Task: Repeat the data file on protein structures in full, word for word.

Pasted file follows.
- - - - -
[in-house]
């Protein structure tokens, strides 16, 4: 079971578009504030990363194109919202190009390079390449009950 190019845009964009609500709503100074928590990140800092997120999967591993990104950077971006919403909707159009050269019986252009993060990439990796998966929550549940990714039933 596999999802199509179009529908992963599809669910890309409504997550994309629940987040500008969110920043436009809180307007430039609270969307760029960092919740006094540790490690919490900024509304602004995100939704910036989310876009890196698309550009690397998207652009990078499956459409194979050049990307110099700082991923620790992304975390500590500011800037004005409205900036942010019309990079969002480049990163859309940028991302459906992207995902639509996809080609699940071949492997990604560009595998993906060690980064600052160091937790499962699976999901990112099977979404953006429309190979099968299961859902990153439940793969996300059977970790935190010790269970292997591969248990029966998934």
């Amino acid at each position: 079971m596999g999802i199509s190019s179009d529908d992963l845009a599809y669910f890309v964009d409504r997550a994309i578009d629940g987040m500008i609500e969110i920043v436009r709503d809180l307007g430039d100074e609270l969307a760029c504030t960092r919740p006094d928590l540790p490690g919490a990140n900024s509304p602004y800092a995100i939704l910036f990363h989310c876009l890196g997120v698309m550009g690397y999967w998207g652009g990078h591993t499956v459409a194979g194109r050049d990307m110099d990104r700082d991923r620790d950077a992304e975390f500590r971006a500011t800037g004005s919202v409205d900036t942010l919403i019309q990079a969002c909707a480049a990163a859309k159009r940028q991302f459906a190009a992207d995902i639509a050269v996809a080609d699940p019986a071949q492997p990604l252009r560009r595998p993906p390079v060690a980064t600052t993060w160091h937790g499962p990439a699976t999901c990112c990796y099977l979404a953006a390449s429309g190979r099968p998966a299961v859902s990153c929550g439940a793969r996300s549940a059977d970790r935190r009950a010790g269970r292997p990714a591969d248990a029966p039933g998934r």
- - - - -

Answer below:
[in-house]
């Protein structure tokens, strides 16, 4: 079971578009504030990363194109919202190009390079390449009950 190019845009964009609500709503100074928590990140800092997120999967591993990104950077971006919403909707159009050269019986252009993060990439990796998966929550549940990714039933 596999999802199509179009529908992963599809669910890309409504997550994309629940987040500008969110920043436009809180307007430039609270969307760029960092919740006094540790490690919490900024509304602004995100939704910036989310876009890196698309550009690397998207652009990078499956459409194979050049990307110099700082991923620790992304975390500590500011800037004005409205900036942010019309990079969002480049990163859309940028991302459906992207995902639509996809080609699940071949492997990604560009595998993906060690980064600052160091937790499962699976999901990112099977979404953006429309190979099968299961859902990153439940793969996300059977970790935190010790269970292997591969248990029966998934």
């Amino acid at each position: 079971m596999g999802i199509s190019s179009d529908d992963l845009a599809y669910f890309v964009d409504r997550a994309i578009d629940g987040m500008i609500e969110i920043v436009r709503d809180l307007g430039d100074e609270l969307a760029c504030t960092r919740p006094d928590l540790p490690g919490a990140n900024s509304p602004y800092a995100i939704l910036f990363h989310c876009l890196g997120v698309m550009g690397y999967w998207g652009g990078h591993t499956v459409a194979g194109r050049d990307m110099d990104r700082d991923r620790d950077a992304e975390f500590r971006a500011t800037g004005s919202v409205d900036t942010l919403i019309q990079a969002c909707a480049a990163a859309k159009r940028q991302f459906a190009a992207d995902i639509a050269v996809a080609d699940p019986a071949q492997p990604l252009r560009r595998p993906p390079v060690a980064t600052t993060w160091h937790g499962p990439a699976t999901c990112c990796y099977l979404a953006a390449s429309g190979r099968p998966a299961v859902s990153c929550g439940a793969r996300s549940a059977d970790r935190r009950a010790g269970r292997p990714a591969d248990a029966p039933g998934r």